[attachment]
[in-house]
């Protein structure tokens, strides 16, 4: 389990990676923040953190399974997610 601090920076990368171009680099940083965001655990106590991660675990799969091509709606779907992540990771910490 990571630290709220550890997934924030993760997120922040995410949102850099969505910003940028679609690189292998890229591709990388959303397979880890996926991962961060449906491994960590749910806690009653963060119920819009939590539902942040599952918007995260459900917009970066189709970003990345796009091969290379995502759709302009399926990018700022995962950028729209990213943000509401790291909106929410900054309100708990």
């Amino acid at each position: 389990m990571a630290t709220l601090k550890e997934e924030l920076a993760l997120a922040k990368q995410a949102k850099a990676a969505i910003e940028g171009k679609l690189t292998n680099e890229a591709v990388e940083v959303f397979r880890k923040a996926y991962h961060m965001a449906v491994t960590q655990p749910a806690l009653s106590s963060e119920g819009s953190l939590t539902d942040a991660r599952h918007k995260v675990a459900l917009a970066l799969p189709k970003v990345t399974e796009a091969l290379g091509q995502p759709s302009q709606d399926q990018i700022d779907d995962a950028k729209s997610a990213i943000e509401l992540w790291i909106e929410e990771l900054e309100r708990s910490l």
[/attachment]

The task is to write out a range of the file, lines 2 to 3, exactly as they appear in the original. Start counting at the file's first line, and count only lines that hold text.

């Protein structure tokens, strides 16, 4: 389990990676923040953190399974997610 601090920076990368171009680099940083965001655990106590991660675990799969091509709606779907992540990771910490 990571630290709220550890997934924030993760997120922040995410949102850099969505910003940028679609690189292998890229591709990388959303397979880890996926991962961060449906491994960590749910806690009653963060119920819009939590539902942040599952918007995260459900917009970066189709970003990345796009091969290379995502759709302009399926990018700022995962950028729209990213943000509401790291909106929410900054309100708990």
């Amino acid at each position: 389990m990571a630290t709220l601090k550890e997934e924030l920076a993760l997120a922040k990368q995410a949102k850099a990676a969505i910003e940028g171009k679609l690189t292998n680099e890229a591709v990388e940083v959303f397979r880890k923040a996926y991962h961060m965001a449906v491994t960590q655990p749910a806690l009653s106590s963060e119920g819009s953190l939590t539902d942040a991660r599952h918007k995260v675990a459900l917009a970066l799969p189709k970003v990345t399974e796009a091969l290379g091509q995502p759709s302009q709606d399926q990018i700022d779907d995962a950028k729209s997610a990213i943000e509401l992540w790291i909106e929410e990771l900054e309100r708990s910490l």